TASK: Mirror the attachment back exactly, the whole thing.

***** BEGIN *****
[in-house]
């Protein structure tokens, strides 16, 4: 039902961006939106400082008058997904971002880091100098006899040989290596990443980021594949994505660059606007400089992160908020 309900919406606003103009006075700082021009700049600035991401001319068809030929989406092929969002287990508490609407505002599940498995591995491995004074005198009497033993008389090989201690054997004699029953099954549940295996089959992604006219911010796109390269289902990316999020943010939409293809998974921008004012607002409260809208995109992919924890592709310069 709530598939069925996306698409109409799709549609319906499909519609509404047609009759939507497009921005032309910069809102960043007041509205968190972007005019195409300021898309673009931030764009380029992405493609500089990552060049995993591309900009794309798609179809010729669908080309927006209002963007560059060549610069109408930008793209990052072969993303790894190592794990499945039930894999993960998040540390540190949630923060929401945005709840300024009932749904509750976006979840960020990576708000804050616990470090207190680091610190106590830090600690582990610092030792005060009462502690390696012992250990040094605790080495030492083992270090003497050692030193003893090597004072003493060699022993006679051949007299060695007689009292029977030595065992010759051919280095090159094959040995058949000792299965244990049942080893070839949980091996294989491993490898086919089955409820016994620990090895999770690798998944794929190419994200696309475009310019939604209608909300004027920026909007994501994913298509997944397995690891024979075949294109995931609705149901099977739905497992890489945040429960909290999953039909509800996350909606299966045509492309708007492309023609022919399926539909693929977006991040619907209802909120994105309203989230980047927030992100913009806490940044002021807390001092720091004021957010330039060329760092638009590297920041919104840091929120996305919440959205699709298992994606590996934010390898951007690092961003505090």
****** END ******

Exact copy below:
[in-house]
């Protein structure tokens, strides 16, 4: 039902961006939106400082008058997904971002880091100098006899040989290596990443980021594949994505660059606007400089992160908020 309900919406606003103009006075700082021009700049600035991401001319068809030929989406092929969002287990508490609407505002599940498995591995491995004074005198009497033993008389090989201690054997004699029953099954549940295996089959992604006219911010796109390269289902990316999020943010939409293809998974921008004012607002409260809208995109992919924890592709310069 709530598939069925996306698409109409799709549609319906499909519609509404047609009759939507497009921005032309910069809102960043007041509205968190972007005019195409300021898309673009931030764009380029992405493609500089990552060049995993591309900009794309798609179809010729669908080309927006209002963007560059060549610069109408930008793209990052072969993303790894190592794990499945039930894999993960998040540390540190949630923060929401945005709840300024009932749904509750976006979840960020990576708000804050616990470090207190680091610190106590830090600690582990610092030792005060009462502690390696012992250990040094605790080495030492083992270090003497050692030193003893090597004072003493060699022993006679051949007299060695007689009292029977030595065992010759051919280095090159094959040995058949000792299965244990049942080893070839949980091996294989491993490898086919089955409820016994620990090895999770690798998944794929190419994200696309475009310019939604209608909300004027920026909007994501994913298509997944397995690891024979075949294109995931609705149901099977739905497992890489945040429960909290999953039909509800996350909606299966045509492309708007492309023609022919399926539909693929977006991040619907209802909120994105309203989230980047927030992100913009806490940044002021807390001092720091004021957010330039060329760092638009590297920041919104840091929120996305919440959205699709298992994606590996934010390898951007690092961003505090």